18 May 2014
One of the many tin horse creations on the way into Kulin
A reasonably early start this morning as we have a long drive from Hyden to Bunbury. Our first small town, settled in the early 1920s, was Karlgarin, sleepy on a Sunday morning. It is adjacent to huge wheat silos, and a quaint mosaic showing interesting features of the town. As we were driving, we noticed a heavy mist on the horizon, not heavy enough to restrict our view when we drove through it, but it looked very eerie in the early morning.
The mosaic at Karlgarin (left) and one of the huge wheat storage silos adjacent to the railway line (right)
The Tin Horse Highway is the famous entry to the town of Kulin, the tin creations line the roadway for about 15 kilometres leading into the town. They are as famous as the Kulin Bush Races held in October each year.
Two of the quirky tin horse statues on Tin Horse Highway
Albert Facey is the favourite son of the small town of Wikipin, our next stop. Albert (Bert) Facey (31 August 1894 – 11 February 1982) was an Australian writer and World War I veteran, whose main work was his autobiography, “A Fortunate Life”, now considered a classic in Australan History. Facey’s small farm house has been relocated to the main street of Wikipin and is open for inspection each day. Local volunteers are on hand to show visitors through the cottage, we were lucky to have Doug Gardener a delightful elderly gentleman to show us through. A beautiful garden surrounds the house and I photographed the spectacular proteas that were in bloom, and attracting an army of bees!
The relocated home of Albert Facey (left) and beautiful proteas in the garden (right)
The next town, Narrogen looked promising for a lunch break, but try as we may, no open cafe, restaurant or pub could be found. When I photographed the recently renovated town hall I spoke to a young man going for a walk with his two small daughters. He told me it would be almost impossible to find anything open in Narrogen on a Sunday, that he had lived and worked in the town (largely inhabited by those in the wheat and grain industry) for two years, and most people and businesses were struggling financially.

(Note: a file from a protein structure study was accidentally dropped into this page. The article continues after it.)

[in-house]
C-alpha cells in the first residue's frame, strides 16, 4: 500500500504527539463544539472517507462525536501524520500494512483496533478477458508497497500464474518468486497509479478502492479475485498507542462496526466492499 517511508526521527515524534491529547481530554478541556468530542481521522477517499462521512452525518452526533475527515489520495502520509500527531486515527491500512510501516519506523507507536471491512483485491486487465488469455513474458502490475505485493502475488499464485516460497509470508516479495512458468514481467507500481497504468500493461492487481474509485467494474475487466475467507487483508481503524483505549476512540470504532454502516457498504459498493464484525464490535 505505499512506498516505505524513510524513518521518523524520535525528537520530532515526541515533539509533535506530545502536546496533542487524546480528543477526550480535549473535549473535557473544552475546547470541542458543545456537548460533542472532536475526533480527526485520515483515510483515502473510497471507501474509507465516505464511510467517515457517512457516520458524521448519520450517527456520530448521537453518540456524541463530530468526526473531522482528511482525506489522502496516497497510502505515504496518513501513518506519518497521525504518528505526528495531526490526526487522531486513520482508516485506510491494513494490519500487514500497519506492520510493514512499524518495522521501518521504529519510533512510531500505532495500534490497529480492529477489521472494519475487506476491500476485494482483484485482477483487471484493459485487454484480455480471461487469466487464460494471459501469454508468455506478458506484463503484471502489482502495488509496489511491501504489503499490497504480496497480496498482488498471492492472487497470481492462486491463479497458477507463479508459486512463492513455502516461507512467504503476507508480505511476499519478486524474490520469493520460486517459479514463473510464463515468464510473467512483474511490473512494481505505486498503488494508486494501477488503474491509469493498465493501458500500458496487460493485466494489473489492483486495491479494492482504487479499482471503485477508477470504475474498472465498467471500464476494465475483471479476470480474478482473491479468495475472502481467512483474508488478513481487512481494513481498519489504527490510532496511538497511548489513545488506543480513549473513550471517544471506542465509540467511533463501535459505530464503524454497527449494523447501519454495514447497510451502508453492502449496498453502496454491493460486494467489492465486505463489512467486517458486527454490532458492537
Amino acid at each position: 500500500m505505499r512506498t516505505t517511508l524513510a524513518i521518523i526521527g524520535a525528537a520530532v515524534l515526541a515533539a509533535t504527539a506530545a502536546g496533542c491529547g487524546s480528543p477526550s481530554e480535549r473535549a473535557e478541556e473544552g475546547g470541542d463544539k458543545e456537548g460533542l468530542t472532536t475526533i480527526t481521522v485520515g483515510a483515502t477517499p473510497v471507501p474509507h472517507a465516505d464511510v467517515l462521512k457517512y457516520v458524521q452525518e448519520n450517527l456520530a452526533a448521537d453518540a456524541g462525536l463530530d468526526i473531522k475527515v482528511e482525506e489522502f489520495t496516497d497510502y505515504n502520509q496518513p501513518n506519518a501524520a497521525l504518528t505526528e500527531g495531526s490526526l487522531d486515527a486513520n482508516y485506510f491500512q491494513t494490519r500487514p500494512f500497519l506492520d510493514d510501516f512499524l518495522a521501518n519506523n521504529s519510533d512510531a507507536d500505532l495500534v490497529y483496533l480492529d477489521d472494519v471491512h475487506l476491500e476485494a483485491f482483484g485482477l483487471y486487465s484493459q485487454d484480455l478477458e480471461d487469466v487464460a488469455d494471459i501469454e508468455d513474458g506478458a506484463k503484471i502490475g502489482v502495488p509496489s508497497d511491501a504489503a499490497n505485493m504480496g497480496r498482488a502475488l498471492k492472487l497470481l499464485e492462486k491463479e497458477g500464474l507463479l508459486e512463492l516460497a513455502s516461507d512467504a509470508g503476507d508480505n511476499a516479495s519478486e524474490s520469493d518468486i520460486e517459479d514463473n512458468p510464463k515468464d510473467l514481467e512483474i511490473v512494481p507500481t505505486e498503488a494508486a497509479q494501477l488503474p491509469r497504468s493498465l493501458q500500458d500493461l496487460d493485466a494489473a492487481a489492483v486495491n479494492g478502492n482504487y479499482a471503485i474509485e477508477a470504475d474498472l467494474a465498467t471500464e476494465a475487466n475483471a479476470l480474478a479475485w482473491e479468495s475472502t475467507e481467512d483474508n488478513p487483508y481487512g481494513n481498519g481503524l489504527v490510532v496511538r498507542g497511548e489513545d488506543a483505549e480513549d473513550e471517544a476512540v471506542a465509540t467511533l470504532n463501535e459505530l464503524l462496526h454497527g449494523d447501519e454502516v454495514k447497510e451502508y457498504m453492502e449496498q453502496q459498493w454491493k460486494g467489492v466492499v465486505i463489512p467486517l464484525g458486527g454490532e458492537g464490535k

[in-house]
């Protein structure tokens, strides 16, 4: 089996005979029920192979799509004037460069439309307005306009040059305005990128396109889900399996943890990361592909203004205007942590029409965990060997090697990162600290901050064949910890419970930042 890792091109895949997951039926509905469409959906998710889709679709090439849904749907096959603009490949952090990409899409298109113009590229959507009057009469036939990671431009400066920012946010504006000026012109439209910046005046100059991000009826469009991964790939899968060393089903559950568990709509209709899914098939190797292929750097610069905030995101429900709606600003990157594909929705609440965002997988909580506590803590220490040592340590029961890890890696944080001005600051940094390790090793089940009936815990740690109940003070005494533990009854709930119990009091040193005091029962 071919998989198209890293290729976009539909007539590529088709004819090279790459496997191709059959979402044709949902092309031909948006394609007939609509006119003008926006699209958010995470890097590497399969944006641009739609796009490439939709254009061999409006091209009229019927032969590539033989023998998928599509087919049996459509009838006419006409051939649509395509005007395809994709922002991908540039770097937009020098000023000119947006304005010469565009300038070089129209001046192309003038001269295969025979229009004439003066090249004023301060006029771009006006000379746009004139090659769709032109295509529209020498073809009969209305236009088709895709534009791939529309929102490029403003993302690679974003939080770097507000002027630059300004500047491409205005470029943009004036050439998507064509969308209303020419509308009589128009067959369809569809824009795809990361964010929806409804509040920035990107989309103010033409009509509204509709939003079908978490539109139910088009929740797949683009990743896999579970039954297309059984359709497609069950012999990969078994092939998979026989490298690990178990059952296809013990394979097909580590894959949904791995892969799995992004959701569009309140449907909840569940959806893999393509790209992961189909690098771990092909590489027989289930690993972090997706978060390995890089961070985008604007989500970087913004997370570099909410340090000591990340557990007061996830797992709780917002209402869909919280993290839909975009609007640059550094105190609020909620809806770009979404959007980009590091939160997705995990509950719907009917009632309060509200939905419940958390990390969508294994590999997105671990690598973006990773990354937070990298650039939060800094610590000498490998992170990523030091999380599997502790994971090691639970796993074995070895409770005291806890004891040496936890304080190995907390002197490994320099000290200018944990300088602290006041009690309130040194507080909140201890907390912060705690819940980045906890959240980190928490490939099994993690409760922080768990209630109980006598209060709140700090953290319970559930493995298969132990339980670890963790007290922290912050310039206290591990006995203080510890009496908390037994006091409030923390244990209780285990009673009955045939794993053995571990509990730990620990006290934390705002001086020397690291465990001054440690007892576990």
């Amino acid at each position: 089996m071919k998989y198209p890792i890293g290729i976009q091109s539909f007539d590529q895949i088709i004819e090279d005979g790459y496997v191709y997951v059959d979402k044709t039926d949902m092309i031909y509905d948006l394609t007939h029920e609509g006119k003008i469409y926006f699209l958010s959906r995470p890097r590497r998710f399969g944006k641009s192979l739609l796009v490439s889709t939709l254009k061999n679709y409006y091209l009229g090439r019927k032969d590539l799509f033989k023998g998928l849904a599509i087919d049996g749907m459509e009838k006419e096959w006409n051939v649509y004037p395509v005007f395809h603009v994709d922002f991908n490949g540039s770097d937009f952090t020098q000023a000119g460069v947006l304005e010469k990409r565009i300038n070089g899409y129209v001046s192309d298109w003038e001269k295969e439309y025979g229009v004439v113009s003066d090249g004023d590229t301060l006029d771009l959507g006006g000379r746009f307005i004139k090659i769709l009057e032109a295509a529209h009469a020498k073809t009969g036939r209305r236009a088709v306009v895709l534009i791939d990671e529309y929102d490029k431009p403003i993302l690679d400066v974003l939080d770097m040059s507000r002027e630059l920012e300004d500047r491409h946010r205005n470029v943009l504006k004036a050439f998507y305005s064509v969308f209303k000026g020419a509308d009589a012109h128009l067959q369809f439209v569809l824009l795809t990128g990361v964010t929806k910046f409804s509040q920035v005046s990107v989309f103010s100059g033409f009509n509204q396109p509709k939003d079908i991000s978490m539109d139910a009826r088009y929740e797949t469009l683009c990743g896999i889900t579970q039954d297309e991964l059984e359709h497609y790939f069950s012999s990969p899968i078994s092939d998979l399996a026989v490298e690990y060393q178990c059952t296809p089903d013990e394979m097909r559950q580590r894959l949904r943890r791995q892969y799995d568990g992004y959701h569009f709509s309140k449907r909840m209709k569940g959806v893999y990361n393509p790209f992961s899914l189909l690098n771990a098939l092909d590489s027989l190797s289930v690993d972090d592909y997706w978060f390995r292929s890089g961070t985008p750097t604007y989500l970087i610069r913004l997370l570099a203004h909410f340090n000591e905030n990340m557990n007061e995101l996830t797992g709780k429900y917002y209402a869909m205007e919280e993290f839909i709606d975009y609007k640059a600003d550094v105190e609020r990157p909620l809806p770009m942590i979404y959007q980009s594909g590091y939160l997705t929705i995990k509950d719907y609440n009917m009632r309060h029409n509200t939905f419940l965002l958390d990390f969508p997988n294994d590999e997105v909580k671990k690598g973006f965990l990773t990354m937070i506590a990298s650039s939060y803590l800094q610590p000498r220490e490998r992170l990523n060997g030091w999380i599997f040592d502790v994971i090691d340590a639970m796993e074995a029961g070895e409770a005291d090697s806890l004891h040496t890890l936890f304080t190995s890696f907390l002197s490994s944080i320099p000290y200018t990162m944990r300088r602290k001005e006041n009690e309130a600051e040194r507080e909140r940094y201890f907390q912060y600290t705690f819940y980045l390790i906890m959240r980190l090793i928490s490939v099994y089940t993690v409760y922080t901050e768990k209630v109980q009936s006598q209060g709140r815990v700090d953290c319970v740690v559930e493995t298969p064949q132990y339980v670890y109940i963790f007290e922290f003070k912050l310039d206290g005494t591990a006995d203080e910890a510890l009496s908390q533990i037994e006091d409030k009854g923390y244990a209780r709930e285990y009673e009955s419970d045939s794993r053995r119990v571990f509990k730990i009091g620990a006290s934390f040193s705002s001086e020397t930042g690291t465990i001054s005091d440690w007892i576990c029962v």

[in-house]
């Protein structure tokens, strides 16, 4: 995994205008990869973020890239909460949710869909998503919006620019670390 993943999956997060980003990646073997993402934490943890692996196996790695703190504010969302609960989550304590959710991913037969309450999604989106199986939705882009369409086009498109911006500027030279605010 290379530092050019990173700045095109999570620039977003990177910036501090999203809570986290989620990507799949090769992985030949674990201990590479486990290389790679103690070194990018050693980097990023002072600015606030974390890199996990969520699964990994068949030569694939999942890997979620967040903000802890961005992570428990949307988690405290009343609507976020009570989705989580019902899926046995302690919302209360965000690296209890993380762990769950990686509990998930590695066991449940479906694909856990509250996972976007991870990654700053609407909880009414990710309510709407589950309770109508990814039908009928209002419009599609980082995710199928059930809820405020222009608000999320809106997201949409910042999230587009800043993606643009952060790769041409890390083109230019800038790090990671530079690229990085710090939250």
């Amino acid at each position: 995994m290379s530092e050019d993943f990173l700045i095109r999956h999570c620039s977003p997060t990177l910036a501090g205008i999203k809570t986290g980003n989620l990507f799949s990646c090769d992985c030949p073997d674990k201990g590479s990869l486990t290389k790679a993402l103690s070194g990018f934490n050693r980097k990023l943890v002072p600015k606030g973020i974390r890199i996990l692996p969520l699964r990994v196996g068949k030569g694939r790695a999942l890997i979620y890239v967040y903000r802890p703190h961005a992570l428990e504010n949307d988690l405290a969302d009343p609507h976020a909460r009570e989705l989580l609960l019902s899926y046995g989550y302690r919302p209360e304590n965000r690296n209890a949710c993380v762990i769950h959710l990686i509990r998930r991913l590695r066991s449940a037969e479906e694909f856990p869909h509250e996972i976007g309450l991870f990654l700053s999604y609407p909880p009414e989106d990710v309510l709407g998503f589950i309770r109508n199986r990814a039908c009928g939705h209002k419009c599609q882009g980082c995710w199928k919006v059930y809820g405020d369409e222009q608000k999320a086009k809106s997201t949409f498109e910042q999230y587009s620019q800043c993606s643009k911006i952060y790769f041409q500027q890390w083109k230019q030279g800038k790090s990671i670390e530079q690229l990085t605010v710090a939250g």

The beautifully restored Town Hall in Narrogen
Hoping to find somewhere to eat soon, we pressed on to Williams and fortunately found a cafe where we could have some pumpkin and pea and ham soup with chunky bread – just what the doctor ordered!
A welcome oasis for lunch at Williams
As we made our way toward Collie, our last stop before our destination of Bunbury, we noticed the landscape changing from the wheat fields and the sheep. The trees became more prominent, we even had some bends in the road after kilometres of roads that were completely straight. Collie is quite a large town, nestled in the Darling Ranges. It describes itself as an adventure playground with walking trails, adventure sports etc. However on a partly cloudy Sunday afternoon the football was obviously the big attraction. We found the pretty Finlay Park with a plaque honoring the gardener who had been employed from 1959 to 1973.
The Collie post office (left) now for lease, and autumn trees in Finlay Park
We were now on the home run to Bunbury and coming into heavier traffic as the weekend was drawing to a close and people were making their way home. Also went through some rain, unfortunately not enough to clean some of the red dust from the car! Soon we were settled into the Bunbury Mantra and had time to walk along the waterfront close to the hotel, and choose a restaurant for dinner. “Mash” filled the bill and we later had a very nice dinner to finish off a busy but enjoyable day.
The Mantra is part of an apartment building that is cleverly converted from wheat silos (left) and the waterfront alongside the complex (right)
Tomorrow we will start to explore the area south of Bunbury including the scenic Margaret River and surrounds.